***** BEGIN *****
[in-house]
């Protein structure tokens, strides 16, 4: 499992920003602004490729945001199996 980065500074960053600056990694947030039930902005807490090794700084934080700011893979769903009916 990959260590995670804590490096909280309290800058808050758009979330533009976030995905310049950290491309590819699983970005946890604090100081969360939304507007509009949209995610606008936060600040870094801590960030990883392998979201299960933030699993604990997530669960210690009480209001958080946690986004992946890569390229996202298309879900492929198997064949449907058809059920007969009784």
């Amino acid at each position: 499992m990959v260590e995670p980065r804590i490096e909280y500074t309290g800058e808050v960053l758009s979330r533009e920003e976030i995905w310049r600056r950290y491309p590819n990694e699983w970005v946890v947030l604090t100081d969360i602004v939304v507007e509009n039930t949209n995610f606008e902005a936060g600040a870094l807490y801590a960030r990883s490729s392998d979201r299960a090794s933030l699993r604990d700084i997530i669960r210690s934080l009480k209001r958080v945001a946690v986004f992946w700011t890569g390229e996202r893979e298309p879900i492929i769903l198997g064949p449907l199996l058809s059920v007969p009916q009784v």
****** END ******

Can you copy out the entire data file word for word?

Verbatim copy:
[in-house]
């Protein structure tokens, strides 16, 4: 499992920003602004490729945001199996 980065500074960053600056990694947030039930902005807490090794700084934080700011893979769903009916 990959260590995670804590490096909280309290800058808050758009979330533009976030995905310049950290491309590819699983970005946890604090100081969360939304507007509009949209995610606008936060600040870094801590960030990883392998979201299960933030699993604990997530669960210690009480209001958080946690986004992946890569390229996202298309879900492929198997064949449907058809059920007969009784």
């Amino acid at each position: 499992m990959v260590e995670p980065r804590i490096e909280y500074t309290g800058e808050v960053l758009s979330r533009e920003e976030i995905w310049r600056r950290y491309p590819n990694e699983w970005v946890v947030l604090t100081d969360i602004v939304v507007e509009n039930t949209n995610f606008e902005a936060g600040a870094l807490y801590a960030r990883s490729s392998d979201r299960a090794s933030l699993r604990d700084i997530i669960r210690s934080l009480k209001r958080v945001a946690v986004f992946w700011t890569g390229e996202r893979e298309p879900i492929i769903l198997g064949p449907l199996l058809s059920v007969p009916q009784v």